3 mistakes not to make with your retirement savings, from people who are already retired

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  • Saving for retirement is a daunting task that requires years of planning, saving and strategizing.
  • In Insider’s Real Retirement series, we ask everyday people approaching or retiring what they wish they had known about being ready to quit working.
  • The retirees featured below have reached the finish line, but they have made and seen mistakes along the way.

Saving for retirement isn’t always easy.

In Business Insider’s Real Retirement series, retirees share their top retirement tips, what worked for them and sometimes what didn’t.

Whether it’s keeping their portfolios over-invested in the stock market or simply starting too late, these three retirees share the mistakes they’ve made and seen that could have affected their retirement.

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1. Don’t keep too much risk in your portfolio

Dirk Cotton, a former AOL employee, retired between the bursting of the dot-com bubble and the start of the Great Recession.

Keeping a portfolio fully invested in the stock market risks losing significant sums, which can be a problem if you don’t have time to recoup those losses. Cotton says he saw a lot of people run into trouble with this when the stock market crashed in 2008.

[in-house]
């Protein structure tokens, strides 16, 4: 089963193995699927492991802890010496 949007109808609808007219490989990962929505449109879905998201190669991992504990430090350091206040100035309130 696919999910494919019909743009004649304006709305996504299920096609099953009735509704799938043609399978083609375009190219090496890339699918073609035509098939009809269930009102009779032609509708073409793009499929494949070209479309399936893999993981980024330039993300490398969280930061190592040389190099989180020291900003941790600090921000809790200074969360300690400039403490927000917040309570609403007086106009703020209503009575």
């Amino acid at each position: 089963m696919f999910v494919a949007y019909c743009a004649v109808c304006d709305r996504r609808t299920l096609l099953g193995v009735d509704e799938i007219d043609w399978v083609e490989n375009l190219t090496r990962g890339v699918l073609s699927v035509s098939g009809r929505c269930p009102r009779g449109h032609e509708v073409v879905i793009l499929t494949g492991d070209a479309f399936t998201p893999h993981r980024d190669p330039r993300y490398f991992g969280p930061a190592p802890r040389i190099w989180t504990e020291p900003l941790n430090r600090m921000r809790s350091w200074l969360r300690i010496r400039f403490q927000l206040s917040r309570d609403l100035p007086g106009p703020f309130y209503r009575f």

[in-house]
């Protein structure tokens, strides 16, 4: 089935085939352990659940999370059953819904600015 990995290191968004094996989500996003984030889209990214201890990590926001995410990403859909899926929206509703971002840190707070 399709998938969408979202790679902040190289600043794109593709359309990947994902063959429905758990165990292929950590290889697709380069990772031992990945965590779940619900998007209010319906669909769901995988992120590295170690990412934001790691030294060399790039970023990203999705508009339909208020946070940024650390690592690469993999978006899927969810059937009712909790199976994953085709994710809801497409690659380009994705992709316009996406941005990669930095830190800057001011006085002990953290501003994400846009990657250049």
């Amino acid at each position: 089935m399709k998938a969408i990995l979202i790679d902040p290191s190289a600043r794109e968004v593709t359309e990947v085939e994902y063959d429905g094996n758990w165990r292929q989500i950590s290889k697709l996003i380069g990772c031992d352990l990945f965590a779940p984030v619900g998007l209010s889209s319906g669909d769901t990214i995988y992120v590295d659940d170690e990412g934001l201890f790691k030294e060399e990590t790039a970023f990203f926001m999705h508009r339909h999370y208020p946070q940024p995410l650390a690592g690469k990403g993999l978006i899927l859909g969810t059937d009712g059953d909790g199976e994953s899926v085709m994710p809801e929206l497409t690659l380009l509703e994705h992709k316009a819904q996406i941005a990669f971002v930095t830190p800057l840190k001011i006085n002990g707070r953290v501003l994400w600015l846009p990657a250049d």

“A lot of people had 100% in stocks when they were saving for retirement and lost over 50% in a very short time,” he said.

He advises people to work with a financial planner to find the right balance for their portfolio. “Find a good financial planner or retirement planner,” he said, “and start cutting your equity allocation, aiming for 40% or 50% when you retire.”

2. Don’t delay saving

David Fisher, who retired at 65, didn’t think much about retirement when he was younger. “I started late. From 33 to 43, those quarterly statements I got from a TIAA, I threw them away,” Fisher told Business Insider.

Fortunately, his employer put money in his retirement account all the time. “After about a year, you were acquired and they invested 6.2% of your gross pay into your 403b retirement plan with TIAA, whether you invested in it or not.”

While in his 40s, he opened one of the statements. “I said, ‘Oh my God, I’ve got $30,000 to $35,000 in there. It’s my money,'” he said.

It should be noted that not everyone is so lucky: most employers only contribute to your pension plan when you do, and even then, up to a certain amount (if they do). at all). If your employer offers a match, most experts recommend contributing at least as much as needed to get the full match.

3. Don’t overlook the power of passive income

Corky and Patty Ewing never earned more than a middle-class income for their Southern California home, but passive income has made retirement not only possible, but comfortable. They own four properties: three rentals and one where they live.

But they would have liked to buy more. If they could turn back time, they say, they would have bought more properties and set up even more passive income streams to fund their retirement.

“We never made a lot of money,” Corky told Business Insider. “But, thanks to the power of compound interest and the appreciation of stocks and rentals, we’ve found ourselves in a pretty good position now. It’s amazing for both of us.”

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